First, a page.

Barney took lessons at Dorkay House in reading music and switched over to playing alto saxophone. Dorkay House was abuzz with the stars of that era, jazz singers Miriam Makeba, Dolly Rathebe and Letta Mbulu, music educators such as Phineas Phetoe and the finest saxophonists Zakes Nkosi, Mackay Davashe and Kippie Moeketsi.

In 1963, a 19 year old Barney had his baptism of African Jazz, with Chris McGregor’s Castle Lager Big Band. The all fire saxophone section of Kippie Moeketsi, Dudu Pukwana, Mackay Davashe and Christopher “Mra” Nguckana.

This fire never subsided. By 1964 when Barney stood in for Kippie Moeketsi to live record with the Early Mabuza Quartet, he made another international impression; with the producer lauding “his attack and swing.”

Pianist Rashid Lanie describes: “Bra Barney was able to fuse elements of Bebop Jazz with Kwela and Mbaqanga like no other. His fearless approach to his improvisations and compositions were world class all the while fingering those iconic Barney Rachabane screaming cry-licks he was so well known for. And lest I forget, his sneaky humour too.”

Paul Simon called Barney “the most soulful saxophone player in the world.” Barney was at his best for the two solo albums he recorded in London produced by Hugh Masekela and on the Jive Afrika label in 1989.

Barney’s only son Leonard was studying saxophone at the UKZN jazz department directed by Darius Brubeck. Leonard was a rising star on the UKZN jazz scene. It was through Leonard’s band that Octavia, still at school, had her first break as a singer.

The early 90s was a golden period for jazz in Durban. Some of the young students of the day included Lex Futshane bass, Feya Faku trumpet, Lulu Gonstana drums and Zim Ngqawana saxophone. They performed frequently with the veterans, Bra Barney, Bra Pat Matshikiza and Winston Mankunku Ngozi at the Rainbow Restaurant in Pinetown. Just like Barney learnt so much on the bandstand with the greats of SA jazz, he loved to work with the next generation.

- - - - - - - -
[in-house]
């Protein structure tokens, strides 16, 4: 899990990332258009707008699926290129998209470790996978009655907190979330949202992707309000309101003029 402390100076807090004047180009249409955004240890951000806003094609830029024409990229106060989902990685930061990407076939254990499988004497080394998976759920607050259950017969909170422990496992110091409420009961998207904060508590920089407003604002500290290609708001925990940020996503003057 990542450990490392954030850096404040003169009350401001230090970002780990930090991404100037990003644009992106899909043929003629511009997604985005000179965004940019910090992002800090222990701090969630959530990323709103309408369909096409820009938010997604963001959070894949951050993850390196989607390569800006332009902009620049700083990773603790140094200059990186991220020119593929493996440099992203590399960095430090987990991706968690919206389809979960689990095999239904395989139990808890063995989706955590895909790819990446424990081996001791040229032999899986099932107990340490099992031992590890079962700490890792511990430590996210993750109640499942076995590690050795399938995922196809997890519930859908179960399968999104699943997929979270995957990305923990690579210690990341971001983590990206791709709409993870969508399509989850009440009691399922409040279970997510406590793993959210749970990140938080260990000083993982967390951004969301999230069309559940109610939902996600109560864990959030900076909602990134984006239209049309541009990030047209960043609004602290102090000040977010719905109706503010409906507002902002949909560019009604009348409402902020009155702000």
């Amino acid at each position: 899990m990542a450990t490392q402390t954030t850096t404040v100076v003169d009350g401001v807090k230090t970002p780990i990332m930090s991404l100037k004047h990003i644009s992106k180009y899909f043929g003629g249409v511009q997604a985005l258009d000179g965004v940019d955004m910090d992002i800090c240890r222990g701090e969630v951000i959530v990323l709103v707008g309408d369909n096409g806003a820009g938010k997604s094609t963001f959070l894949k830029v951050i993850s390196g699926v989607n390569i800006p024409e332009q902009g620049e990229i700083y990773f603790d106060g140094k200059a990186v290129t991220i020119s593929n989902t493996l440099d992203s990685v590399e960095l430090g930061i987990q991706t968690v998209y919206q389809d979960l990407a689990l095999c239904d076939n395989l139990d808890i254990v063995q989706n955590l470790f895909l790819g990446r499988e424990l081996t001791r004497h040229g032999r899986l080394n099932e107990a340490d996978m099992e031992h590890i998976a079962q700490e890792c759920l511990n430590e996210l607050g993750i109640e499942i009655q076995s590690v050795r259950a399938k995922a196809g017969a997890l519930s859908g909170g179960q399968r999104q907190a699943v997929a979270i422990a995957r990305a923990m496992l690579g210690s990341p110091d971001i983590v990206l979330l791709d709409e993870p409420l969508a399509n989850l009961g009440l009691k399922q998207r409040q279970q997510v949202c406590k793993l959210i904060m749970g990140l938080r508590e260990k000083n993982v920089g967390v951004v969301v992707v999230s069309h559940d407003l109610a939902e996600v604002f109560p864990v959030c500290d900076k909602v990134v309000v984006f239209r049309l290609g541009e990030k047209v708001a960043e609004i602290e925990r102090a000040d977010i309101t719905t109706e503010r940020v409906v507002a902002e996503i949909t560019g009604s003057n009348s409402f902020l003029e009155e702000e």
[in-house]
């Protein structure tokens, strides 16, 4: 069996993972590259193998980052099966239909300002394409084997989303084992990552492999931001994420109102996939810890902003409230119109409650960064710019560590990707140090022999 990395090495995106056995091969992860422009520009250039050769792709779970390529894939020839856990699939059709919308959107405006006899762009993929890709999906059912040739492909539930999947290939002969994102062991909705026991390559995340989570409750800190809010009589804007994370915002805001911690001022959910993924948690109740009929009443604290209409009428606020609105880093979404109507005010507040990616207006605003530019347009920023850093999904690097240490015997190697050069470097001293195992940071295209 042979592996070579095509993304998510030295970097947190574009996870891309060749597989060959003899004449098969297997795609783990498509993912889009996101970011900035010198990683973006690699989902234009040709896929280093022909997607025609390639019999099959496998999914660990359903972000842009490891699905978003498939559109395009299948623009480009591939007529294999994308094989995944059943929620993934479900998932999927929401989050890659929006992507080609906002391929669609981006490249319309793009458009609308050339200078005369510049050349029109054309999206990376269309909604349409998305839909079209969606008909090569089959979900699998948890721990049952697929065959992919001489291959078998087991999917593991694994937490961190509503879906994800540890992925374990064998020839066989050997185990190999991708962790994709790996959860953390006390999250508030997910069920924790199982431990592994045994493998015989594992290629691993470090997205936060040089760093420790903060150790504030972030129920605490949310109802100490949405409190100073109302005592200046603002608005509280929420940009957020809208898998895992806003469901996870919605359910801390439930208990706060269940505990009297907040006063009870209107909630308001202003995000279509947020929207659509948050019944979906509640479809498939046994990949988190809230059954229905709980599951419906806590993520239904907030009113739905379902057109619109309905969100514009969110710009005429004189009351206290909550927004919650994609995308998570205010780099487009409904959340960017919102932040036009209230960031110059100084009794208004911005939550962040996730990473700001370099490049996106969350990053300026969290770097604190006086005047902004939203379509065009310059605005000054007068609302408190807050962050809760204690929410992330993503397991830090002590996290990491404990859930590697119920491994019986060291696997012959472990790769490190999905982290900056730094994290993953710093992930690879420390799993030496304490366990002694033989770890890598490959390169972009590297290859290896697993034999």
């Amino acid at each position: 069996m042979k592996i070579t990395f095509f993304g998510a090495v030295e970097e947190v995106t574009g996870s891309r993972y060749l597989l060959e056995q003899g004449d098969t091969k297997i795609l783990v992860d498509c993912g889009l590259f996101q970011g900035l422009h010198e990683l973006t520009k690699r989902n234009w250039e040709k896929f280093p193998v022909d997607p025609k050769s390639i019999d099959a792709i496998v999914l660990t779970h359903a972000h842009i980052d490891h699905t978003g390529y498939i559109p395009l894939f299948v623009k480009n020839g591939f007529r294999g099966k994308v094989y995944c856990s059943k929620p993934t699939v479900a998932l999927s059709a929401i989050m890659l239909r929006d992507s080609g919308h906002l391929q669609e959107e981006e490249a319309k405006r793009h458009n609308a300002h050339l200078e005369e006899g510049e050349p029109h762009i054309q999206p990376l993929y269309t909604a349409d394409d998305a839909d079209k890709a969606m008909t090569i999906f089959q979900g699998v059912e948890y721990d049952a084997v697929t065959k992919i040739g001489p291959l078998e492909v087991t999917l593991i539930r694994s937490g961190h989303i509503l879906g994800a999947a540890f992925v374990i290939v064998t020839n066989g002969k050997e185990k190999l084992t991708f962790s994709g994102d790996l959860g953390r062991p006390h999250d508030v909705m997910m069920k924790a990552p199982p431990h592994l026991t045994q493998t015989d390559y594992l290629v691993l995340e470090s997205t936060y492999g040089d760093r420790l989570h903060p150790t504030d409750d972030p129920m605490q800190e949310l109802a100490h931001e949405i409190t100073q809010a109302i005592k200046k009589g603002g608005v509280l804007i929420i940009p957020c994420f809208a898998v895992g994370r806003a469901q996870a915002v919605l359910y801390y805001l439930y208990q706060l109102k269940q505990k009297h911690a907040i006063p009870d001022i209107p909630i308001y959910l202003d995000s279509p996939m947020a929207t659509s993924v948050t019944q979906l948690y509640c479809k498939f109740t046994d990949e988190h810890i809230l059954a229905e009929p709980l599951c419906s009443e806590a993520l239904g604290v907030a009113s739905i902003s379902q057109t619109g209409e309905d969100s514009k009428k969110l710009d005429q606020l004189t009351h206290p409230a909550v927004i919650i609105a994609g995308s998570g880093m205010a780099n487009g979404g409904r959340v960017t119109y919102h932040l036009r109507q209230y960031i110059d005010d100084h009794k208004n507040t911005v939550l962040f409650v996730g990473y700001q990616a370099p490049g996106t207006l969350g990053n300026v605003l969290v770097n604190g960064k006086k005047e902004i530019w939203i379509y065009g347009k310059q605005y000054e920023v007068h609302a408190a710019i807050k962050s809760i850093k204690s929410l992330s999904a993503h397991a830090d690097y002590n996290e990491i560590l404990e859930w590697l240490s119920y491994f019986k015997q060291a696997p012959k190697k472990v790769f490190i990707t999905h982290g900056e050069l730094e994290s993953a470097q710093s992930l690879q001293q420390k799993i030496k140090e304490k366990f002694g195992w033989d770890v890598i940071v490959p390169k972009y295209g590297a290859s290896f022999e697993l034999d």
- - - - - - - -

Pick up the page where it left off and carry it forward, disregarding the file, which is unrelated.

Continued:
As veteran trumpeter Prince Lengoasa says, “It is the divinity and godliness in us that makes us care for others as we care for ourselves. UBUNTU in practice.”

Right through his career Barney ensured the musical baton kept being passed on, further and further into the future.

The death of his son Leonard, came as incredible shock to the Rachabane family. He was right at the start of a promising career. He had a girlfriend an unborn child. The child was given up for adoption, however no records in South Africa could trace him. It was a very trying time for the Rachabane family and only resolved seventeen years later when David Webster, an Australian teenager made contact with Octavia. He is the grandson. He was now searching for his family. David’s reunification in 2014 with his grandparents and family was a tremendous celebration. He was one of 7 Rachabane grandchildren.

The oldest grandchild, Oscar Rachabane grew up on the penny-whistle. He hit the Johannesburg jazz scene already as a teenager, but he like Leonard also went astray. Barney grew up very fast, so he wondered why Oscar was taking the initiative to kick-on with his career. Was it the drink or the drugs? Barney had witnessed all the downfalls of addiction. Barney saw how his colleague Dennis Mpale was overcome by alcohol and he toured Europe alongside the Moses Molelekwa band when they were using drugs. Barney himself drank at some point. And it was a great victory for him when he stopped.

I first met Barney in 2012 at the Grahamstown Jazz Festival. He was performing with Octavia and Oscar in one of the most exciting family bands I had seen.

Octavia had burst onto the South African jazz scene whilst still studying music in Pretoria. She was lead singer in Louis Moholo’s Dedication Orchestra at the age of 19. Her sheer beauty, together with a real knowledge of this jazz music was invigorating.

Octavia’s musical dedication was always to her father. Over the last twenty years of his career, as they performed together at various venues around Johannesburg and travelled together for festivals and sessions, including a Graceland Reunion in 2016 in Scotland.

And Oscar played with such an infectious joy. And now he is making a comeback. He took a break from rehabilitation to perform at his grandad’s memorial, and as he blew alongside Khaya Mahlangu and Mthunzi Mvubhu, that typical Oscar confidence and belonging on the bandstand returned.

It all happened so quickly for the Rachabane family. Elizabeth and Octavia were planning their second visit to Australia when Elizabeth died suddenly on the 31st of July 2021. She was 73.

Barney called me that day. “My wife,” he exclaimed over the phone. “My friend,” he stuttered. “Has died.”

They had been together 57 years. I travelled immediately to the family home in Pimville. Barney said to me, “I’m next.” He was right. That was the last day I saw him. When I drove away, Barney sat on the stoep with his arm raised in power. The image he gave me was of the indestructible beat of Soweto, that he was and always will be. Barney had died 103 days after his wife and one day before what would have been her 74th birthday.